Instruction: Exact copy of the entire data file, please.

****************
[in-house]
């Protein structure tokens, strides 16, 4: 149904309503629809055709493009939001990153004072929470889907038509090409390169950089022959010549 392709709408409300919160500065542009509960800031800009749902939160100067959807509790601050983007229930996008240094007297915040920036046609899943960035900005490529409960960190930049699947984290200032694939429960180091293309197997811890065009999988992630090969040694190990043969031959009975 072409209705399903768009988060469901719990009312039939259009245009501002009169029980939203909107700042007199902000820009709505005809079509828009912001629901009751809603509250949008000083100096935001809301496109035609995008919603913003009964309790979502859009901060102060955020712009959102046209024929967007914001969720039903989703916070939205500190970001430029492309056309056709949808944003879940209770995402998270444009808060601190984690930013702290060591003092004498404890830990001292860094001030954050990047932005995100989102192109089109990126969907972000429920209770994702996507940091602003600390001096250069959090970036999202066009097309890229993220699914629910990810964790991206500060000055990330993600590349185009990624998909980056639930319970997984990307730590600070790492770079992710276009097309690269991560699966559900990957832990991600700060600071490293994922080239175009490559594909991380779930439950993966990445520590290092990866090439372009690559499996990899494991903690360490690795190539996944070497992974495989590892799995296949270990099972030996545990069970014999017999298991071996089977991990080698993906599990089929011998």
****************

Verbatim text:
[in-house]
């Protein structure tokens, strides 16, 4: 149904309503629809055709493009939001990153004072929470889907038509090409390169950089022959010549 392709709408409300919160500065542009509960800031800009749902939160100067959807509790601050983007229930996008240094007297915040920036046609899943960035900005490529409960960190930049699947984290200032694939429960180091293309197997811890065009999988992630090969040694190990043969031959009975 072409209705399903768009988060469901719990009312039939259009245009501002009169029980939203909107700042007199902000820009709505005809079509828009912001629901009751809603509250949008000083100096935001809301496109035609995008919603913003009964309790979502859009901060102060955020712009959102046209024929967007914001969720039903989703916070939205500190970001430029492309056309056709949808944003879940209770995402998270444009808060601190984690930013702290060591003092004498404890830990001292860094001030954050990047932005995100989102192109089109990126969907972000429920209770994702996507940091602003600390001096250069959090970036999202066009097309890229993220699914629910990810964790991206500060000055990330993600590349185009990624998909980056639930319970997984990307730590600070790492770079992710276009097309690269991560699966559900990957832990991600700060600071490293994922080239175009490559594909991380779930439950993966990445520590290092990866090439372009690559499996990899494991903690360490690795190539996944070497992974495989590892799995296949270990099972030996545990069970014999017999298991071996089977991990080698993906599990089929011998």